Uninsured Reluctant to Enroll in Coverage

April 8, 2013

The Affordable Care Act ("ObamaCare") sets up health exchanges that expand health insurance access to all Americans. Previous efforts to expand coverage to individuals and families have not proven successful and do not bode well for the future of ObamaCare, says Kaiser Health News.

  • A program in Palm Beach County, Florida, was aimed at the one in five residents that lack health insurance in the county.
  • The program offered subsidized insurance to residents who were above the income cap for Medicaid but could not afford private insurance.
  • The coverage was offered at about $52 a month -- far less than the average cost of a private insurance plan.

Fewer than 500 people signed up for the program, called Vita Health. Organizers attributed the lack of interest to the fact that many of the uninsured believe that they do not need insurance. With less than a third of the expected number of participants, the lackluster enrollment may indicate the coming struggle for ObamaCare.

  • For the federal health exchanges, enrolling young and healthy people is an important aspect in keeping the overall premium costs in those markets to a minimum.
  • If young and healthy people do not sign up for insurance, more sick people will be in the exchanges, which will raise health care costs and premiums.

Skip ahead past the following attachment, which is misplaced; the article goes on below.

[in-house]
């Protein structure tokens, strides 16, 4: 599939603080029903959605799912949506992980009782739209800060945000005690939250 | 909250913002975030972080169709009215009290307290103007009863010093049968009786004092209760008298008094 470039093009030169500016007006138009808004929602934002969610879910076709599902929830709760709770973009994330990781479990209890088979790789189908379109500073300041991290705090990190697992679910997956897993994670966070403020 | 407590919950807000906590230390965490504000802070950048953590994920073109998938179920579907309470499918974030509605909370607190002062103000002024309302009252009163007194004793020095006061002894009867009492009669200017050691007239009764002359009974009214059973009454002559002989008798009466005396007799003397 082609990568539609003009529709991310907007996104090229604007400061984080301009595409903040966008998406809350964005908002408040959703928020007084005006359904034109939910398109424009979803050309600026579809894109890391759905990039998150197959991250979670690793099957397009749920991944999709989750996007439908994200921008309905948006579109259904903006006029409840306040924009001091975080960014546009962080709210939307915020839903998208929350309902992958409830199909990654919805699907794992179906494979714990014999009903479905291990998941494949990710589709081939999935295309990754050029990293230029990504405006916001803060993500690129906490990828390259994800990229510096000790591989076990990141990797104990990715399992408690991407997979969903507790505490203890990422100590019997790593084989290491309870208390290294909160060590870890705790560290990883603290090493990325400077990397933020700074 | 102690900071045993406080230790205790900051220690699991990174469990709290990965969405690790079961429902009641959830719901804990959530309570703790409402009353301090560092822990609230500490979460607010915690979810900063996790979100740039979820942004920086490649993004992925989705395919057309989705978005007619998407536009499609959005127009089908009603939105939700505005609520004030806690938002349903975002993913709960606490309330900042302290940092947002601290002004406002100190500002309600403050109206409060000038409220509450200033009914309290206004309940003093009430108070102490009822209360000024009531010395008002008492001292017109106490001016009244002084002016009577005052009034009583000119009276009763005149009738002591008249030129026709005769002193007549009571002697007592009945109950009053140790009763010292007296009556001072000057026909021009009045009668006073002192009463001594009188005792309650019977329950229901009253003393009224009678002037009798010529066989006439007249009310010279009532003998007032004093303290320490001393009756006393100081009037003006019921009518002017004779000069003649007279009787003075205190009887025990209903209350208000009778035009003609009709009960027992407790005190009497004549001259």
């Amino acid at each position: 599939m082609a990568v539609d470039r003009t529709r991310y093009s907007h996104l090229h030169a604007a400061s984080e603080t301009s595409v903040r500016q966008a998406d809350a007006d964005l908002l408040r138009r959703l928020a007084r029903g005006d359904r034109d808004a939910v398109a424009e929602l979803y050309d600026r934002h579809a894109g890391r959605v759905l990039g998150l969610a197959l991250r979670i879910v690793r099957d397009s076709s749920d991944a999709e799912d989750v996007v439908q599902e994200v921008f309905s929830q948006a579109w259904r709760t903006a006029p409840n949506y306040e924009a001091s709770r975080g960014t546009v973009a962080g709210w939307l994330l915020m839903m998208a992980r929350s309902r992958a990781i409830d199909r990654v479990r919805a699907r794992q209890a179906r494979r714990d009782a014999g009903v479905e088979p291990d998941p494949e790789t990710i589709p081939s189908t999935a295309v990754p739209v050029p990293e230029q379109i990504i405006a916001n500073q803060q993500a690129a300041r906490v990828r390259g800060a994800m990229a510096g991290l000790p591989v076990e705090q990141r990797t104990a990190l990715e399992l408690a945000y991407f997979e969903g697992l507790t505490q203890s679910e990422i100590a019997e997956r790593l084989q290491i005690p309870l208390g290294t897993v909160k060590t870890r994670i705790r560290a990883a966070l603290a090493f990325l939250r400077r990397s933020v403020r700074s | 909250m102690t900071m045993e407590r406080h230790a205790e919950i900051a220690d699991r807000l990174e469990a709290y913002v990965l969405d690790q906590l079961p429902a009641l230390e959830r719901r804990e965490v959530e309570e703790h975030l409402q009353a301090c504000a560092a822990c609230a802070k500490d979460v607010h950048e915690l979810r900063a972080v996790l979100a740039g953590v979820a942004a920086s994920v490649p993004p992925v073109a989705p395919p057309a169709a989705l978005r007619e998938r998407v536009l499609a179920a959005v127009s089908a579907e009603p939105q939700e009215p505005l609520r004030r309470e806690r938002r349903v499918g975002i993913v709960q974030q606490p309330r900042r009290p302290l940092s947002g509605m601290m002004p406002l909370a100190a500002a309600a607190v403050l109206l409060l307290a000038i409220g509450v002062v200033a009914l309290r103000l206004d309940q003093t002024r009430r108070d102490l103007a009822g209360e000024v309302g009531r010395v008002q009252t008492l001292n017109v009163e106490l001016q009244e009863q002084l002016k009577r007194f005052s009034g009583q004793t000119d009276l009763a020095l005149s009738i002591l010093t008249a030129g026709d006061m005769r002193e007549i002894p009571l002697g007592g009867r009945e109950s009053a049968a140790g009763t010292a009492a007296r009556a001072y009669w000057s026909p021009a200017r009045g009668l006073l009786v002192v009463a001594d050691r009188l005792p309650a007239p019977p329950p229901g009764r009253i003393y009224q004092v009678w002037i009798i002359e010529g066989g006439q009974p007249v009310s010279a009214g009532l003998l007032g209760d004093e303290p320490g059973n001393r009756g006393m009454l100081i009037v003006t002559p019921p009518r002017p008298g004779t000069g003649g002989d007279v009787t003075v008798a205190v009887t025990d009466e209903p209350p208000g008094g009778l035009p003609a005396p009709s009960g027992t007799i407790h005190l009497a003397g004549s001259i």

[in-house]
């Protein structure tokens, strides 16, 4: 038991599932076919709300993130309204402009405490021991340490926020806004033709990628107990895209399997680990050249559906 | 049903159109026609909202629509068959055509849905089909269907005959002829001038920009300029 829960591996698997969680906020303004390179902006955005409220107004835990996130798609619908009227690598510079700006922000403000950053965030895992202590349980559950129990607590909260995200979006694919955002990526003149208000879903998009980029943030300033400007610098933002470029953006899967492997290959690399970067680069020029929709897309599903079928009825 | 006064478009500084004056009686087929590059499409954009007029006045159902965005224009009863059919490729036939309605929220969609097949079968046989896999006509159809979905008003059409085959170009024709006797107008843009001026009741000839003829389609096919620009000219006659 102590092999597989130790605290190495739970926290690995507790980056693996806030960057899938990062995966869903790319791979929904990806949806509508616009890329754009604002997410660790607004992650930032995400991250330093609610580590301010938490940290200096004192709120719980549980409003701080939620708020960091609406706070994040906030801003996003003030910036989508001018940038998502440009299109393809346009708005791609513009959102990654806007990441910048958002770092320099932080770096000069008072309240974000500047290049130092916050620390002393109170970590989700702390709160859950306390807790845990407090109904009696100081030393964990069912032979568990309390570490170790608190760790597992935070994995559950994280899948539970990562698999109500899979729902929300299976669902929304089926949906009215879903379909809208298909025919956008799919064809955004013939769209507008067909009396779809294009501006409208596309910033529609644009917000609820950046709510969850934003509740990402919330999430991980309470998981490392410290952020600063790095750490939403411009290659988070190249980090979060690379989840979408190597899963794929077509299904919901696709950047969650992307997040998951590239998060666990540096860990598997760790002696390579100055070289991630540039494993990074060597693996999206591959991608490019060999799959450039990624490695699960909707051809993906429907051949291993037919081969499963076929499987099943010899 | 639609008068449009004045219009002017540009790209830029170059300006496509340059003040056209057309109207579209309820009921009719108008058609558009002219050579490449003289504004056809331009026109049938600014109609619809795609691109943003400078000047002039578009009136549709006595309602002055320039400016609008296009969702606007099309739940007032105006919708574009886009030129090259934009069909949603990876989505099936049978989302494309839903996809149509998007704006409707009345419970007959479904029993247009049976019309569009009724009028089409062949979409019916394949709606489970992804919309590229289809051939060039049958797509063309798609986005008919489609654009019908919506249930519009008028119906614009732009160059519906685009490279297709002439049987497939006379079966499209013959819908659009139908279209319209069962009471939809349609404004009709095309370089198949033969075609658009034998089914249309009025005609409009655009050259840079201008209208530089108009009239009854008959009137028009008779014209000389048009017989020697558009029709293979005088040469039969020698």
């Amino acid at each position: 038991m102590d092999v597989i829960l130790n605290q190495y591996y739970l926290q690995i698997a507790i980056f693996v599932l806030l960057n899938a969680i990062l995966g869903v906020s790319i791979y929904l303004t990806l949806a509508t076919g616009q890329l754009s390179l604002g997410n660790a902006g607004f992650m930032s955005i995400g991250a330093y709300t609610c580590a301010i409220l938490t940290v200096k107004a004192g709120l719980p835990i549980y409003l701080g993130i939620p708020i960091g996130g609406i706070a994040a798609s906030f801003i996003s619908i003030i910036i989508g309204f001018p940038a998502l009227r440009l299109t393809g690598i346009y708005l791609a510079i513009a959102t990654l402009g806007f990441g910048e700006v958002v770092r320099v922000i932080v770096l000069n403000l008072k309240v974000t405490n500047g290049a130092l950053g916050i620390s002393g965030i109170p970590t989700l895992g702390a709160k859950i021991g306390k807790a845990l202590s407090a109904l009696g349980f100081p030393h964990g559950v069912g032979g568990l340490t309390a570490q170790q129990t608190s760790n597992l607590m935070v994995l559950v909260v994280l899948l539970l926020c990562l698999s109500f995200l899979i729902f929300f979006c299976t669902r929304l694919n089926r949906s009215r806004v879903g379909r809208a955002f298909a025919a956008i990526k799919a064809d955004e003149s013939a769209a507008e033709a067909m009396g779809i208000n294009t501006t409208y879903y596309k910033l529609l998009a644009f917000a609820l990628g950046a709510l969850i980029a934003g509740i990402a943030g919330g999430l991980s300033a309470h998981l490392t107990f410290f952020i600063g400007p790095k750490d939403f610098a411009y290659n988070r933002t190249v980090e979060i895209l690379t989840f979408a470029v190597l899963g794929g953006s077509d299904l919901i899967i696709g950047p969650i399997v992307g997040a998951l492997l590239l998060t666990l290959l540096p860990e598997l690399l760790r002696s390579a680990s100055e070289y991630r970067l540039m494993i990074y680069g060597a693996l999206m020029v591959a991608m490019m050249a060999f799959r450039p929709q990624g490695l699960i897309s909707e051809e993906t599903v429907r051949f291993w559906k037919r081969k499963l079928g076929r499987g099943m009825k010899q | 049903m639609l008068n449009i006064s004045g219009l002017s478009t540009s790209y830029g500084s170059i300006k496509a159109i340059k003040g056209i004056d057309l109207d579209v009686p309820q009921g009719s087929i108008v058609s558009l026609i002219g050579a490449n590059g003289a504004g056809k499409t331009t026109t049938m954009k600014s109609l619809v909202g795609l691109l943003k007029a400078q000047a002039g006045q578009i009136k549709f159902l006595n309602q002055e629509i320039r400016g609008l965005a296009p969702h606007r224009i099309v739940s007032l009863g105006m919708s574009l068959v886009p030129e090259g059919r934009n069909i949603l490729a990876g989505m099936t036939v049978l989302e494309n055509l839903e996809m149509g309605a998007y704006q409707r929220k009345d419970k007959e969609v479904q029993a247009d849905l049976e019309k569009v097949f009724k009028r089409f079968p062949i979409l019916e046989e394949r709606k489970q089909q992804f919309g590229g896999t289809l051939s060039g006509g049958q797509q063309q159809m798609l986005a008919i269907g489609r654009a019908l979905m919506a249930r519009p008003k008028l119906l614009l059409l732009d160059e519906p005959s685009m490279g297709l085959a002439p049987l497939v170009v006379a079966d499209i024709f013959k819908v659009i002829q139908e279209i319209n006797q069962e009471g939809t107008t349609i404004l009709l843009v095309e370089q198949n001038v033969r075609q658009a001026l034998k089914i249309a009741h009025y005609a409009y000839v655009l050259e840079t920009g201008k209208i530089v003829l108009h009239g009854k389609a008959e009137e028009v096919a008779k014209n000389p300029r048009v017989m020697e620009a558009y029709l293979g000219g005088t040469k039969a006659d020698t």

• Every American is required to have health insurance by January 1, 2014.

Americans making less than 400 percent of the federal poverty level will have the option to purchase insurance. Persuading many of the uninsured to purchase insurance will be a tough sell, a fact that veterans in previous efforts have already found out.

  • The key, say those with previous experience enrolling the uninsured, is to extend beyond mass advertising and talk with people in their churches, workplaces and neighborhoods.
  • The personal outreach effort is important because many of the uninsured know little about coverage.
  • Focus groups conducted for Vita Health revealed that convincing people they need coverage is a bigger issue than price.

It took Vita Health and another similar program in Jacksonville, Florida, years to reach their enrollment goals. If these challenges exist for ObamaCare enrollment, prices could rise even further.

Source: Phil Galewitz, "Why Uninsured Might Not Flock to Health Law's Marketplaces," Kaiser Health News, March 31, 2013.

 

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